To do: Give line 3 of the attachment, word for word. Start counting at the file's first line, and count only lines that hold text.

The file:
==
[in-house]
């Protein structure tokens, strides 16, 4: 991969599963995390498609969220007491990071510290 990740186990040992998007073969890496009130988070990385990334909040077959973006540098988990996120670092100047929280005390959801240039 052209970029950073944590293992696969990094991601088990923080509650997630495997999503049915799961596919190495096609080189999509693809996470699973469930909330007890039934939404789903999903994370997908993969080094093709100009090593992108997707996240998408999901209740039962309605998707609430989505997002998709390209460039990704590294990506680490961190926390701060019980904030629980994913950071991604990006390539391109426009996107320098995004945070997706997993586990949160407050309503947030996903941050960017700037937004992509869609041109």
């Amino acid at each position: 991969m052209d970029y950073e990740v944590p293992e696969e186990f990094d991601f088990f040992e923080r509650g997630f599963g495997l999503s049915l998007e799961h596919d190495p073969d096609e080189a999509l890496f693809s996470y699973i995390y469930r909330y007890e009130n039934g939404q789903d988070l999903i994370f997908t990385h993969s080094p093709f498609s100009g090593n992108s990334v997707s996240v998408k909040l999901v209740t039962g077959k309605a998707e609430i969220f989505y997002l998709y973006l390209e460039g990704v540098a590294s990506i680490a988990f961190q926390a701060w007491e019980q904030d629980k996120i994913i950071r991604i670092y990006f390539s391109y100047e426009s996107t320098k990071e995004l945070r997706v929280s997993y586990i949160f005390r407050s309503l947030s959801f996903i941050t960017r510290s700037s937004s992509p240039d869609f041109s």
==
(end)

């Amino acid at each position: 991969m052209d970029y950073e990740v944590p293992e696969e186990f990094d991601f088990f040992e923080r509650g997630f599963g495997l999503s049915l998007e799961h596919d190495p073969d096609e080189a999509l890496f693809s996470y699973i995390y469930r909330y007890e009130n039934g939404q789903d988070l999903i994370f997908t990385h993969s080094p093709f498609s100009g090593n992108s990334v997707s996240v998408k909040l999901v209740t039962g077959k309605a998707e609430i969220f989505y997002l998709y973006l390209e460039g990704v540098a590294s990506i680490a988990f961190q926390a701060w007491e019980q904030d629980k996120i994913i950071r991604i670092y990006f390539s391109y100047e426009s996107t320098k990071e995004l945070r997706v929280s997993y586990i949160f005390r407050s309503l947030s959801f996903i941050t960017r510290s700037s937004s992509p240039d869609f041109s």